Monday, 3 October 2016

The Husband's Secret - Laine Moriarty

At the heart of the top ten bestselling The Husband's Secret by Liane Moriarty is a letter that's not meant to be read . . .
Mother of three and wife of John-Paul, Cecilia discovers an old envelope in the attic. Written in her husband's hand, it says: to be opened only in the event of my death.
Curious, she opens it - and time stops.
John-Paul's letter confesses to a terrible mistake which, if revealed, would wreck their family as well as the lives of others.
Cecilia - betrayed, angry and distraught - wants to do the right thing, but right for who? If she protects her family by staying silent, the truth will worm through her heart. But if she reveals her husband's secret, she will hurt those she loves most . . .

I've read a few of Liane Moriarty's books now and I am always amazed by the absolute minutiae of human life that she manages to get into a book. I find myself thinking - oh I didn't know other people did that, or I didn't know anyone else thought like that. She has so many of these insights which is good going considering how many different characters are in the book.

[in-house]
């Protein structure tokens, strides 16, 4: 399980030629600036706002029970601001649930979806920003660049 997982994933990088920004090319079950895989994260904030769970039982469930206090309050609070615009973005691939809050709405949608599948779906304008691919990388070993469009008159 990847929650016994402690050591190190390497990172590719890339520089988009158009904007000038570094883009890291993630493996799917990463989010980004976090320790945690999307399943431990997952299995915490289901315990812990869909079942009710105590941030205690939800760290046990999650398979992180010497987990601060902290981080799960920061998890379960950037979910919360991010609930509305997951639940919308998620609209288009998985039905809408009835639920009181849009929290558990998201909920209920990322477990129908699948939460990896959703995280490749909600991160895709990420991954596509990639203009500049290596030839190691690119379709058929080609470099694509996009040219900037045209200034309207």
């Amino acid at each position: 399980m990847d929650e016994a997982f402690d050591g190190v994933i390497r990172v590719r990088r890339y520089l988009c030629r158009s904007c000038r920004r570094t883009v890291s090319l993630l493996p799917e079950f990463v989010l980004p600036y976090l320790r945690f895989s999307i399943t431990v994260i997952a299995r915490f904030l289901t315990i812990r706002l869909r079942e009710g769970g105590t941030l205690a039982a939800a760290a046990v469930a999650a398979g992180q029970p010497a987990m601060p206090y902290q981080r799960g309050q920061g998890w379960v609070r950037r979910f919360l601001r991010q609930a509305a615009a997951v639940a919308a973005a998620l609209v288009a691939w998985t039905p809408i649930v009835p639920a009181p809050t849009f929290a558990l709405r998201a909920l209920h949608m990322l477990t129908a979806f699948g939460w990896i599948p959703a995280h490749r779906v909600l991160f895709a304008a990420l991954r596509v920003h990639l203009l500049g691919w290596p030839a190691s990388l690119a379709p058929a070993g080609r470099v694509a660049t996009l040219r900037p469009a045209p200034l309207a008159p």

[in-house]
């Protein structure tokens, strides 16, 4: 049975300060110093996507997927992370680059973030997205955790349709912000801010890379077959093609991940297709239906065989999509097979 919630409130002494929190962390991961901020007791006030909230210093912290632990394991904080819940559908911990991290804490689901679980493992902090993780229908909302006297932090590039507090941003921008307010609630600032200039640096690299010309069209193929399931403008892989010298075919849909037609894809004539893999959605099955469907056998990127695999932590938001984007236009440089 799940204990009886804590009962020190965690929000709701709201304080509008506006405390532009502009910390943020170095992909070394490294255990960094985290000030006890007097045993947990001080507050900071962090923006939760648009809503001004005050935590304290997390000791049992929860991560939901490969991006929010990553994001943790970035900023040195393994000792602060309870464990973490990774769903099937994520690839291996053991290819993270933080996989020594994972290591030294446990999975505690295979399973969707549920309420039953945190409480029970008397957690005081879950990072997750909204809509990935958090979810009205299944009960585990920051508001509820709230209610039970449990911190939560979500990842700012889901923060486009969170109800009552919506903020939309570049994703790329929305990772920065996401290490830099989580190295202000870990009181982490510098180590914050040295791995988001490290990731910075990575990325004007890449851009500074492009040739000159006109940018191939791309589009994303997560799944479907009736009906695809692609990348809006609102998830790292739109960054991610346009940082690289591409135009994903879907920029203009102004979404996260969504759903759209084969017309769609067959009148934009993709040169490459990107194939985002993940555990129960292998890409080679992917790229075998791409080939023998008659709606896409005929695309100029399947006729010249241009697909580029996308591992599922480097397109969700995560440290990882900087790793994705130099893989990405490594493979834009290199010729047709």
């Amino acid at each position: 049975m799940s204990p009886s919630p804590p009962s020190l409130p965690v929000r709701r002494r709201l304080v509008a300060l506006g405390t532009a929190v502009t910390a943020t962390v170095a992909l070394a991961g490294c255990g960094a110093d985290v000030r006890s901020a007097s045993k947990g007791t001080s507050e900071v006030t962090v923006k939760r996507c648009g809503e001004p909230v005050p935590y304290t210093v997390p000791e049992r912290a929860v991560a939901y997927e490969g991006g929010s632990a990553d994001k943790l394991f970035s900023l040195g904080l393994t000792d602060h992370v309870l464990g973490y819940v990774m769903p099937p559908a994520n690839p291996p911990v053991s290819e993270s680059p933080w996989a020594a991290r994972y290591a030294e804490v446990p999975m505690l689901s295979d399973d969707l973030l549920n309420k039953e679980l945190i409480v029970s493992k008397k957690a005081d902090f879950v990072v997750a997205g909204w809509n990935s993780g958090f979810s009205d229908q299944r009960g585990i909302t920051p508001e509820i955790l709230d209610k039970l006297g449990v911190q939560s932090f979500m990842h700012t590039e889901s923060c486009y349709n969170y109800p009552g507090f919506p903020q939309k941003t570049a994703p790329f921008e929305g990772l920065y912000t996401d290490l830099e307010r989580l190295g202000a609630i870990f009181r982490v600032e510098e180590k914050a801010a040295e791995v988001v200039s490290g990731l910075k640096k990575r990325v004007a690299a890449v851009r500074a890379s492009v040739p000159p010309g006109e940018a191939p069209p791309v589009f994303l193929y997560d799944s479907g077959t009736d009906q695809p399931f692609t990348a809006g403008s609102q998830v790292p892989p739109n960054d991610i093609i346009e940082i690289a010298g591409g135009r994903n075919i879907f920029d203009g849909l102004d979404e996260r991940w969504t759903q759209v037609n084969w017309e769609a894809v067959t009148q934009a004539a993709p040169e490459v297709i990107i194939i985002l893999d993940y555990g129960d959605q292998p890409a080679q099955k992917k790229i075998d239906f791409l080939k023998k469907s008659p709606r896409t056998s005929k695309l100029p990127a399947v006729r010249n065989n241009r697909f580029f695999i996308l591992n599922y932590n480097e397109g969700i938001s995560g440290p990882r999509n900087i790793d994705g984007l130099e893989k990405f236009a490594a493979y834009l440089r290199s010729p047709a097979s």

That brings me to my only gripe with this book - too many characters. I kept getting them mixed up, it took a moment to remember whose mother was whose, and who was married to whom. One of the sub stories probably could have been a book in its own right and I got a little sidetracked into that. However, the way in which the different characters lives entwine brings very different dimensions to the story line.
The premise of this book is that a wife finds a letter written by her husband years ago, which he tells her not to read. There is a little bit of suspense while we wonder whether she will or will not read the letter. 
The fallout from reading the letter was not quite what I expected - I won't spoil it for you. The epilogue is a little bit of "sliding doors" - what would have happened, could have happened in another timeline which kept me thinking a little longer after I finished the book.
I'm giving this book 4 out of 5 stars.
This is a book from my own personal shelf. 

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